5. Plot Armor. Remember back when no character was safe in Thrones? Those days have been long gone. Whether it was Jaime and Bron during the Loot Train Attack or Jon and Tormund repeatedly surviving north of the Wall, main characters have never felt safer. Sure, we lost some Sand Snakes and the beloved Lady Olenna, but the apparent desire to keep so many characters for season 8 (where, granted, many will likely die) robbed would-be scary moments of real tension.

4. Dorne schmorne (and there’s a Reach?). This is where the brisk momentum of season 7 started to take real plot casualties. In an effort to whittle things down to only the necessary parts, huge pieces and players of the game were eliminated bluntly. Case in point: Dorne and the Reach. With the death of the Sand Snakes and Highgarden’s capture, Dany & Co. consider both kingdoms to be completely lost for good. This is especially egregious considering that Dorne’s population (and army!) are completely untouched and ready for action. That Dany and Tyrion would consider Dorne a total loss is just the show cutting corners in an attempt to speed things along.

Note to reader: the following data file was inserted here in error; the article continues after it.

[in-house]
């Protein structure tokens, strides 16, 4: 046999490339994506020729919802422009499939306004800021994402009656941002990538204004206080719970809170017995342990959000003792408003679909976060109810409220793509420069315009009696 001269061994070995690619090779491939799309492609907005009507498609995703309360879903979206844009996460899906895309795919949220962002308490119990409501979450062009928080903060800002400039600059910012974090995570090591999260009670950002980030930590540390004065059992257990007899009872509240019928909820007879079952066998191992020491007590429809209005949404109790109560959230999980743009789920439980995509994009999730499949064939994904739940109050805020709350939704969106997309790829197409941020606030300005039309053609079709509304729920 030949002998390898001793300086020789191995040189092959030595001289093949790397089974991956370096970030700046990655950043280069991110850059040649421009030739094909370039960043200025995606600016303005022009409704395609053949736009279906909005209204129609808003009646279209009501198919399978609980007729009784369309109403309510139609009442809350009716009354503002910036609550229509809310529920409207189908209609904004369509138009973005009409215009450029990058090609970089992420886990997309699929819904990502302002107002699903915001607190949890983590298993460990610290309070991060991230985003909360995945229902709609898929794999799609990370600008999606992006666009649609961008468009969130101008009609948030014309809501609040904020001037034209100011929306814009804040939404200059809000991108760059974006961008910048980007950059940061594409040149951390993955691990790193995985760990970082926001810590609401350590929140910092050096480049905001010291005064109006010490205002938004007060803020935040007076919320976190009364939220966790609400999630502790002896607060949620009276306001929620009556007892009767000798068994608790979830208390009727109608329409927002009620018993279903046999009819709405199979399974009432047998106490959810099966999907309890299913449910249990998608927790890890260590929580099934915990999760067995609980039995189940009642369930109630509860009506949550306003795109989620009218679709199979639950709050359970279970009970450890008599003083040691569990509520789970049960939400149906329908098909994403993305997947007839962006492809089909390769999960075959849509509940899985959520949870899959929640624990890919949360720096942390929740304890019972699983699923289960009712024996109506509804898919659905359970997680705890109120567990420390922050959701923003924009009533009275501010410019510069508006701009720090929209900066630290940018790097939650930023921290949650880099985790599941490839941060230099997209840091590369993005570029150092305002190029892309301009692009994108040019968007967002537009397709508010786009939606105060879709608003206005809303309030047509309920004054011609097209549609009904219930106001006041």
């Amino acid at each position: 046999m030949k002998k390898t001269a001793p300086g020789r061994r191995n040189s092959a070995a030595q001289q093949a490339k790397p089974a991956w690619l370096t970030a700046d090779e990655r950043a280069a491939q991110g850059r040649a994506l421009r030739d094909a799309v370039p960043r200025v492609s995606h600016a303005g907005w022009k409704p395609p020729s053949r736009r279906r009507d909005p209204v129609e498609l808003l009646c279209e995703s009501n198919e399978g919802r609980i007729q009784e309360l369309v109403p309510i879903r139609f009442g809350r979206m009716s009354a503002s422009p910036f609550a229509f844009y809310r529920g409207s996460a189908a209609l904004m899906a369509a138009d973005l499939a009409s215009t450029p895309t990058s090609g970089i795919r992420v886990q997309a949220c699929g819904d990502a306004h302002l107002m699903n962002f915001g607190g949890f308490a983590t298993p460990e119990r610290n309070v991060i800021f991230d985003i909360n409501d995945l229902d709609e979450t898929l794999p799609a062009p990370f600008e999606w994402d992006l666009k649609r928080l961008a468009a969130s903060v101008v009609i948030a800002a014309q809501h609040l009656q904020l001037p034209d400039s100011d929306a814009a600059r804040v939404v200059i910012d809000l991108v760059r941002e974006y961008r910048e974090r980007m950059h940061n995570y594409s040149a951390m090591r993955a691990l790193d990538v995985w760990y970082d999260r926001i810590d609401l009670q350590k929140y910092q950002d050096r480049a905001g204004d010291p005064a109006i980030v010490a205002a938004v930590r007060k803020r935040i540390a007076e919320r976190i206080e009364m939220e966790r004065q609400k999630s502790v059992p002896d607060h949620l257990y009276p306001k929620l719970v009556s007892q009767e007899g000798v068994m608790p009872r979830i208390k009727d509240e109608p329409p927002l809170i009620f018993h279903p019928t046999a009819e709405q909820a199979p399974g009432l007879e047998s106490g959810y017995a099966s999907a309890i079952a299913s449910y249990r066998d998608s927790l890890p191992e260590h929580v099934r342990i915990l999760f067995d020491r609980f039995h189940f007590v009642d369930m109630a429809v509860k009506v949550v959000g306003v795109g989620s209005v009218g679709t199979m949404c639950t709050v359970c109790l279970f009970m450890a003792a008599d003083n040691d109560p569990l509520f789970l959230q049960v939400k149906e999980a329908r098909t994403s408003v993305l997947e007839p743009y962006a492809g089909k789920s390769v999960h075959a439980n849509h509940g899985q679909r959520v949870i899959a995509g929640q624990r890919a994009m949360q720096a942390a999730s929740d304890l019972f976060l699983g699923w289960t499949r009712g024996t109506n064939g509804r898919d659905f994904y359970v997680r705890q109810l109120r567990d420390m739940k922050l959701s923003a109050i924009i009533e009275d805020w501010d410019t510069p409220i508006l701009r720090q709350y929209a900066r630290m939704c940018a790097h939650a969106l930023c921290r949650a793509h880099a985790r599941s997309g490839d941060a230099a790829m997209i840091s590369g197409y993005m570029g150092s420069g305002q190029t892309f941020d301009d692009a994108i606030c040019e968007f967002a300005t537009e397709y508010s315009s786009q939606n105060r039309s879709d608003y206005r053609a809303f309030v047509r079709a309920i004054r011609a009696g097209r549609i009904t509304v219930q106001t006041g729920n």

3. Faster than a speeding raven. Oh, the speed! Having a faster pace for things this season could have been handled deftly and still gotten show creators the moments they wanted. Sure, we don’t need Jon and Davos to disappear for an episode while they travel to Dragonstone; that’s acceptable. But as the season progressed, the writing played loose with the concept of time, nowhere more evident than in episode 5 and the entirety of episode 6. Alone, it was quite distracting. But the characters themselves also kept relying on time as a plot device (how many times did someone say “there’s a long trip ahead” or “there’s no time” this season?). With the show simultaneously asking viewers to forget time and to keep it in mind, things were confusing at best and blindly frustrating at worst.

“Don’t worry, guys. We’ll only be in this crazy predicament for a little while. We’ve got the fastest sprinters and dragons on our side!” (HBO)